Israel's most cosmpolitan city is young, vibrant and fun-loving. In total contrast to Jerusalem Tel Aviv revs up for Shabbat (weekend), and bars, clubs and restaurants are open until the small hours. It is fronted by a big sandy beach, has chic neighbourhoods, World class museums and art galleries, and the old city of Jaffa is just on its doorstep. Tel Aviv is also an UNESCO World Heritage Site for its abundance of Bauhaus architecture. Top all this off with an excellent array of restaurants, from gourmet fusion to street stalls selling hummus and falafel, and you can see why all who visit fall in love with the city.
4. The Negev Desert
The Negev Desert is a dramatic landscape of craggy rocks, deep valleys and sharp ridges. It's lunar-like terrain makes for some fantastic hiking and cycling opportunities, and it is every outdoor enthusiasts' dream come true. Dotted across the landscape are oases, teeming with greenery, natural springs and wild desert animals, tiny kibbutz such as Sde Boker - the home and final resting place of Israel's first prime minister Ben Gurion - and archaeological sites such as those on the Nabatean Spice Route. In the middle of the desert is the vast Ramon Crater, undoubtedly one of the country's most impressive sights. Perched on the edge of the crater is Mitzpe Ramon, a small town that acts as a gateway to the desert, and the best place from which to view the crater.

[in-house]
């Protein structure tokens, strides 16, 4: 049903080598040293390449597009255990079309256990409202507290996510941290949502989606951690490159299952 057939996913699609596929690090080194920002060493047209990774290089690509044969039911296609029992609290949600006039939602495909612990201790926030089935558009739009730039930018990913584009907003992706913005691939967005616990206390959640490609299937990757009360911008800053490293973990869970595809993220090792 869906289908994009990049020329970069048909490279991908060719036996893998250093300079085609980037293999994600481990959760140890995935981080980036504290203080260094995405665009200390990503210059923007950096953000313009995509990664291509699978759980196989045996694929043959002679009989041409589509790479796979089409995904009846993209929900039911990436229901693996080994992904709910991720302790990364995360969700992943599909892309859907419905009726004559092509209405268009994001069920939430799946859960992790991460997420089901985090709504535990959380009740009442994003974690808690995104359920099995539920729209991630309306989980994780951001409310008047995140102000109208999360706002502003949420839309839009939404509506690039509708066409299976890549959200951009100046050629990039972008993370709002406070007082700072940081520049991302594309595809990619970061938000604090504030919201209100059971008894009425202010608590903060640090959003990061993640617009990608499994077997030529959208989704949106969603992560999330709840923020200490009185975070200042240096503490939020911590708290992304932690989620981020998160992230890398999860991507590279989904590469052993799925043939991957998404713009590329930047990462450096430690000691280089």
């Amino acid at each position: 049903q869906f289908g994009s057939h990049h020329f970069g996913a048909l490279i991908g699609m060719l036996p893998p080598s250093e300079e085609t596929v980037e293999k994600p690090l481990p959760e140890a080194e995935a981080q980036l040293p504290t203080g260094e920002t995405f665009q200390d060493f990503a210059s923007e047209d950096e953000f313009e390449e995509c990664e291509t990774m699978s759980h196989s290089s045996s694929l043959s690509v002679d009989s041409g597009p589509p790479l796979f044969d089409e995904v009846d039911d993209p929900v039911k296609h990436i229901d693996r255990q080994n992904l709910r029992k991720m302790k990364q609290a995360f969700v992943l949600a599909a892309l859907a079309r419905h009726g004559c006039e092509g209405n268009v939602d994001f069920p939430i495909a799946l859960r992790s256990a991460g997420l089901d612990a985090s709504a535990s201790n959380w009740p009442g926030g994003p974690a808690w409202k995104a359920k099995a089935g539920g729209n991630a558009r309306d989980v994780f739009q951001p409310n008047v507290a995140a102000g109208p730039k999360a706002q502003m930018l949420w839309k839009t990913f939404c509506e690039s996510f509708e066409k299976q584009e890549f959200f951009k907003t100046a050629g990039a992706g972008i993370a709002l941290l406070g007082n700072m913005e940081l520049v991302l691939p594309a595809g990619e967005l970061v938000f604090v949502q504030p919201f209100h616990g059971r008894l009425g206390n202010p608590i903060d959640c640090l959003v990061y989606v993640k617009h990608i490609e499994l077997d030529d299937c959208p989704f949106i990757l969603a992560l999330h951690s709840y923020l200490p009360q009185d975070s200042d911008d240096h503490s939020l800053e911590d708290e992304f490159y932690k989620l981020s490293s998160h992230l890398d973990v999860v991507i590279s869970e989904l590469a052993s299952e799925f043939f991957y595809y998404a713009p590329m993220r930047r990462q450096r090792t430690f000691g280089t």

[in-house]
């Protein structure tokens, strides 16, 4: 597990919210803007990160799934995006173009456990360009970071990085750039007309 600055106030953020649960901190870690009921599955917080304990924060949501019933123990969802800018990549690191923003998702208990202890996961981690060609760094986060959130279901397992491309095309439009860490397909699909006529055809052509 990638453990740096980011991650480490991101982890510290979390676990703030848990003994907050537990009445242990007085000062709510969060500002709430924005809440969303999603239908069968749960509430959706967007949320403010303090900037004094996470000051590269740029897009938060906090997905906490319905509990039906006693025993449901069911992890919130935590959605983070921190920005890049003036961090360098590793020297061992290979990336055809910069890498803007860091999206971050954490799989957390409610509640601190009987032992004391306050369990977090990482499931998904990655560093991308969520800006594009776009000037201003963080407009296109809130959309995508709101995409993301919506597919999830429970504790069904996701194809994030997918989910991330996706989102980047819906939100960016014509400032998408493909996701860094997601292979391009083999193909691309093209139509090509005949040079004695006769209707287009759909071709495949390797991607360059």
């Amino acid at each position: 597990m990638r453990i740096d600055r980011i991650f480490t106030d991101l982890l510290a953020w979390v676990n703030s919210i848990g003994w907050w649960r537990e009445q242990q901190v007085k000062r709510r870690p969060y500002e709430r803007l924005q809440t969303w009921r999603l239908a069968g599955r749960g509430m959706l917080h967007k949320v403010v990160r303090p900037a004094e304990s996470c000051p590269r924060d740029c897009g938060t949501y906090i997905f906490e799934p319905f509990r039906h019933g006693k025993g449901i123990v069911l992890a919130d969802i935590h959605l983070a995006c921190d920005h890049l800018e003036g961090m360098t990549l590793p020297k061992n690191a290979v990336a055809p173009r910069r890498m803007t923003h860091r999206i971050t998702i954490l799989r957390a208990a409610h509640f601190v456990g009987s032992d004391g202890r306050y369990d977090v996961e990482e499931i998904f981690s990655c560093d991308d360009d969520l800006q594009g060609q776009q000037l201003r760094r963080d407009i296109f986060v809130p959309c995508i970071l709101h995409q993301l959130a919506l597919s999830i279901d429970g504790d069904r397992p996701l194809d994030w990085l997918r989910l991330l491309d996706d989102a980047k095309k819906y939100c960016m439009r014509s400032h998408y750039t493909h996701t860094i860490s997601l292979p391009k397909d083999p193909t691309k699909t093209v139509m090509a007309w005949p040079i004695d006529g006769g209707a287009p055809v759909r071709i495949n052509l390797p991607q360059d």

Nazareth, famed as the birthplace of Jesus, is a quaint, bustling city in the Galilee with a colourful souk, and cobbled old city. Churches and mosques are hidden amongst the alleys, the grandest of all – the Basilica of the Annunciation - taking pride of place in the centre of the city. Nazareth is located on a hill overlooking the Jezreel Valley, the fertile heartland of the country, which is dotted with kibbutz and grand archaeological sites such as Bet She'an, Megiddo (Armageddon) and Zippori. It is also the start of the Jesus Trail, a marked path that winds over the rolling green hills all the way to the Sea of Galilee.
6. Sea of Galilee
Sitting amidst the greenery of the Lower Galilee is the Sea of Galilee, steeped in Biblical history. Commemorated by pretty little churches are many of Jesus' miracles, said to have taken place on these shores. On its western shore is Tiberias, one of Judaism's holy cities, and today a popular holiday destination with local families.
7. Eilat and the Red Sea